Creatine Side Effects

Creatine is involved in moving energy within the cells of skeletal muscles, the ones that most concern weight trainers and bodybuilders, and thus has become extremely popular as a supplement. There are so many users, and some using it to such a great extent, that safety issues will invariably come up. Does it have any side effects? Are there any known dangers, longterm or shorterm? We'll take a look at some of the scientific literature in this article, as well as some news stories, to see if we can figure out whether creatine has a dark side or not.

First, let's take a look at some news stories from a few years back that involved the death of a high school wrestler. At the time, it was highly discussed in the media that creatine was responsible. However, on closer examination, it was found that the wrestler was trying to make a certain weight class within a short period of time and went on an extreme weight loss blitz. The autopsy concluded kidney failure due to dehydration. Ultimately, creatine was not a factor in this case.

How about scientific studies specifically looking at its safety?

There are, in fact, several. One older study from 1999 was actually a review of earlier studies, attempting to extract a conclusion as to creatine's side effects and dangers. The study suggested that the most prominent side effect was weight gain from water retention, but went on to suggest that since creatine is also stored in the brain, heart, and testes, more studies should be performed to see if there are any effects on these organs.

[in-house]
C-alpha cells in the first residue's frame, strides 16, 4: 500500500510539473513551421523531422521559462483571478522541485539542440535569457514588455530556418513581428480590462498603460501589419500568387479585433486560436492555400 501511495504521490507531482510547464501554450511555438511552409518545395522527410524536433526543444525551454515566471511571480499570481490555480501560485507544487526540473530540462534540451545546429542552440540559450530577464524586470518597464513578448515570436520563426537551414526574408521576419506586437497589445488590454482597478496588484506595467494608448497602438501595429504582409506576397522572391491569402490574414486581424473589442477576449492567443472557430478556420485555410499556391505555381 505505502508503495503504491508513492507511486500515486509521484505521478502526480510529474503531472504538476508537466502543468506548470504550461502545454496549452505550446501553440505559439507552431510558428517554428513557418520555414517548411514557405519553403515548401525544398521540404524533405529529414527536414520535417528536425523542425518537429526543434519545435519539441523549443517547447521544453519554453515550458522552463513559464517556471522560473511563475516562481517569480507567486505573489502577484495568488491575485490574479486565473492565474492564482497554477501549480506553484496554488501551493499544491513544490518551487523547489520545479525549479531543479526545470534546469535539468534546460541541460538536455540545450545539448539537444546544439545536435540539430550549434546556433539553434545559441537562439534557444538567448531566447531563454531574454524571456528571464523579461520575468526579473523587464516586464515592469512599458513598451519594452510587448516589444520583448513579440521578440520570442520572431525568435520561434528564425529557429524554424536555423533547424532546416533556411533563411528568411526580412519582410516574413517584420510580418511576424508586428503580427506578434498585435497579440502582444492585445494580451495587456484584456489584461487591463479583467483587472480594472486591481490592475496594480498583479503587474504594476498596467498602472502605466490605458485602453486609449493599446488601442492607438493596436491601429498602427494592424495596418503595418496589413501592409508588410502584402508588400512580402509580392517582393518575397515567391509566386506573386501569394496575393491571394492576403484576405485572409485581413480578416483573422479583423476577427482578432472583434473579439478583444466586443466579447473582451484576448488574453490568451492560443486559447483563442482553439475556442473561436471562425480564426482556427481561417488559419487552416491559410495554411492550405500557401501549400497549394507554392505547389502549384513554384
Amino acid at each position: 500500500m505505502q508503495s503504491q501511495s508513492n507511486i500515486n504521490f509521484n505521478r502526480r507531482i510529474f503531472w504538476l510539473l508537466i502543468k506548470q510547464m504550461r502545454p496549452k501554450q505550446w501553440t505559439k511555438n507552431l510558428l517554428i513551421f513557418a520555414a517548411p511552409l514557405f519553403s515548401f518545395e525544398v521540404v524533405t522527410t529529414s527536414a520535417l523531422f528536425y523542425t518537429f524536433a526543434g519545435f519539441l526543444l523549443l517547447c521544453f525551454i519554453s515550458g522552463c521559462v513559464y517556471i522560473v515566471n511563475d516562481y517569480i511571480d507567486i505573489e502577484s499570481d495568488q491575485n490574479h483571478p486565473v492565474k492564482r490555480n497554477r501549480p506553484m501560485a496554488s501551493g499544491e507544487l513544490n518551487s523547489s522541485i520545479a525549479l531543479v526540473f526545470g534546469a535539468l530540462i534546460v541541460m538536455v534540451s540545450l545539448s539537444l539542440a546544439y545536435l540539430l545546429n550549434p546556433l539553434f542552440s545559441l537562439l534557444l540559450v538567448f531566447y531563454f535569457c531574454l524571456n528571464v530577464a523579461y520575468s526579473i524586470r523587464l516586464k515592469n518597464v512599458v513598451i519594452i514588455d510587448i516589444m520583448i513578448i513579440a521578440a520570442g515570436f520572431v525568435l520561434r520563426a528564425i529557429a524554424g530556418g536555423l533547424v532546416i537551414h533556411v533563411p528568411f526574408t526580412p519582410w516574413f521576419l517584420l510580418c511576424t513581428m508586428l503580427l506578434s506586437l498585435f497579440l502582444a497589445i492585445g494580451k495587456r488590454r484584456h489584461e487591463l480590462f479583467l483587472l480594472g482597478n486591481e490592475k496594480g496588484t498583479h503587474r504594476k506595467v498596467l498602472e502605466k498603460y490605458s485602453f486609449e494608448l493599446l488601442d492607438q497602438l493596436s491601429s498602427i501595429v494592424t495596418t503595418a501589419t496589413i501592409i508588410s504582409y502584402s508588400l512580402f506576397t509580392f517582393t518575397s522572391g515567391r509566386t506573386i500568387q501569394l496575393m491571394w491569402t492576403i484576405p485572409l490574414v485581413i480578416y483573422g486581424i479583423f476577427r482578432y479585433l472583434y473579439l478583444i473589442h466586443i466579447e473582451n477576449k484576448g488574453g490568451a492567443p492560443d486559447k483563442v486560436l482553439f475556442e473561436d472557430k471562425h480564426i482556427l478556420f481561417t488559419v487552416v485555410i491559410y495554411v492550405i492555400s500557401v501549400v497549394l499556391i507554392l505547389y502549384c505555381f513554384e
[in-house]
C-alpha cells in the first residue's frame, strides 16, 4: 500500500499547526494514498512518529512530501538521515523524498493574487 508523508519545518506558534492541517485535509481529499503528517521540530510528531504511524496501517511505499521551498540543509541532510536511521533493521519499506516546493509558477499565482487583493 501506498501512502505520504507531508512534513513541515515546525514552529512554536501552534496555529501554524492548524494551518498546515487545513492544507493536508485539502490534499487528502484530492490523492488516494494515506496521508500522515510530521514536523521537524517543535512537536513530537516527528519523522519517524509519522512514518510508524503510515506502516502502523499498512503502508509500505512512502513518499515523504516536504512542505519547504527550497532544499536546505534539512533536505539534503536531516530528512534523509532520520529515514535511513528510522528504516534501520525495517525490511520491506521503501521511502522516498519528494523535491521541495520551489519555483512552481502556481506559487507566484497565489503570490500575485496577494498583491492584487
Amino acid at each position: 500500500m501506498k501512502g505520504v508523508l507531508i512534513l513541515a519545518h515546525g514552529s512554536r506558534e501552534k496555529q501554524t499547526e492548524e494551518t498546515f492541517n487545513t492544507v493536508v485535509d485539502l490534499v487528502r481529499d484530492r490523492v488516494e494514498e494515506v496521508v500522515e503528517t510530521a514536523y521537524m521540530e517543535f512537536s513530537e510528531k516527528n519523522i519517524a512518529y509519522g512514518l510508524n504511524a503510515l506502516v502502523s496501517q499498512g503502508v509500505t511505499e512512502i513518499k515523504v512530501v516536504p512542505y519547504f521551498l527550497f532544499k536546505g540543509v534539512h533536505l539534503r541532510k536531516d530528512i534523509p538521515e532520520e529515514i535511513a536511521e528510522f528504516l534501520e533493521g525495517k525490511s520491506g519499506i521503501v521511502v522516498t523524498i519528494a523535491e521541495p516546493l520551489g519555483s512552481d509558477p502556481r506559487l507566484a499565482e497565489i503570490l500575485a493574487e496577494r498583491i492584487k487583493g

A more recent study followed 18 basketball players during their season, while taking creatine supplements. Standard tests of clinical signs were performed on them, and no abnormalities in any capacity were detected. The study concluded that creatine causes no measurable ill effects.

Another study published in Military Medicine gave 35 members of the U.S. Army creatine supplementation or a placebo over the course of a week and while doing pushups. Again, they were closely monitored for any changes. At the conclusion of the study, there were again no measurable effects on blood pressure or weight. Interestingly, the researchers also did not measure any performance differences in the pushups between the creatine and placebo groups. One of the main advertised benefits of creatine is the ability to improve energy levels during short, intense bursts of exercise.

So it appears creatine is fairly safe, then? According to most reports and known evidence, there is only the potential for weight gain through water retention and not much else. Longterm effects are unknown, but the supplement has been on the market for a long time now and no anecdotal problems seem to have manifested themselves among users. Creatine is an acid and not a hormone, and so longterm effects are probably unlikely. We at SupplementZone recommend the use of creatine for weight training, but results are not guaranteed.

References

Michigan Daily, January 7, 1998
http://www.pub.umich.edu

Clin J Sport Med 1999 Apr;9(2):62.
http://www.ncbi.nlm.nih.gov

European Journal of Nutrition Volume 44, Number 4 / June, 2005, pp. 255-261
http://www.springerlink.com

Military Medicine, Volume 172, Number 3, March 2007, pp. 312-317(6)
http://www.ingentaconnect.com

J Am Pharm Assoc (Wash). 1999 Nov-Dec;39(6):803-10; quiz 875-7
http://www.ncbi.nlm.nih.gov